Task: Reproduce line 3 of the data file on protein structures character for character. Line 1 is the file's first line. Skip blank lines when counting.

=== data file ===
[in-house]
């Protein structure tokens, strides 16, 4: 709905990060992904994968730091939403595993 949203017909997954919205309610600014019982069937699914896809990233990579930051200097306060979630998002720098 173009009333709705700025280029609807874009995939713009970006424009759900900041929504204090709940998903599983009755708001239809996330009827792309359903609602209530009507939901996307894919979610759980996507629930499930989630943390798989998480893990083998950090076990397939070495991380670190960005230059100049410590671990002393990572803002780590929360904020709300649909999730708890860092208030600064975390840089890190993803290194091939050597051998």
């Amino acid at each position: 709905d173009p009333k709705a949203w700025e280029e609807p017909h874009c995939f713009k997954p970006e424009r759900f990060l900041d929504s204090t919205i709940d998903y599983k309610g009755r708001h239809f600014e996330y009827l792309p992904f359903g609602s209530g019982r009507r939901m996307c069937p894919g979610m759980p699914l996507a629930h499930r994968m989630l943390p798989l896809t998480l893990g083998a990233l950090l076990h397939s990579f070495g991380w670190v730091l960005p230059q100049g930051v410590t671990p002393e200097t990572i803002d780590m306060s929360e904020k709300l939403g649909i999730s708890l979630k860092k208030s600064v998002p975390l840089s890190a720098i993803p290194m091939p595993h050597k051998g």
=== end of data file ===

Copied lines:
């Amino acid at each position: 709905d173009p009333k709705a949203w700025e280029e609807p017909h874009c995939f713009k997954p970006e424009r759900f990060l900041d929504s204090t919205i709940d998903y599983k309610g009755r708001h239809f600014e996330y009827l792309p992904f359903g609602s209530g019982r009507r939901m996307c069937p894919g979610m759980p699914l996507a629930h499930r994968m989630l943390p798989l896809t998480l893990g083998a990233l950090l076990h397939s990579f070495g991380w670190v730091l960005p230059q100049g930051v410590t671990p002393e200097t990572i803002d780590m306060s929360e904020k709300l939403g649909i999730s708890l979630k860092k208030s600064v998002p975390l840089s890190a720098i993803p290194m091939p595993h050597k051998g």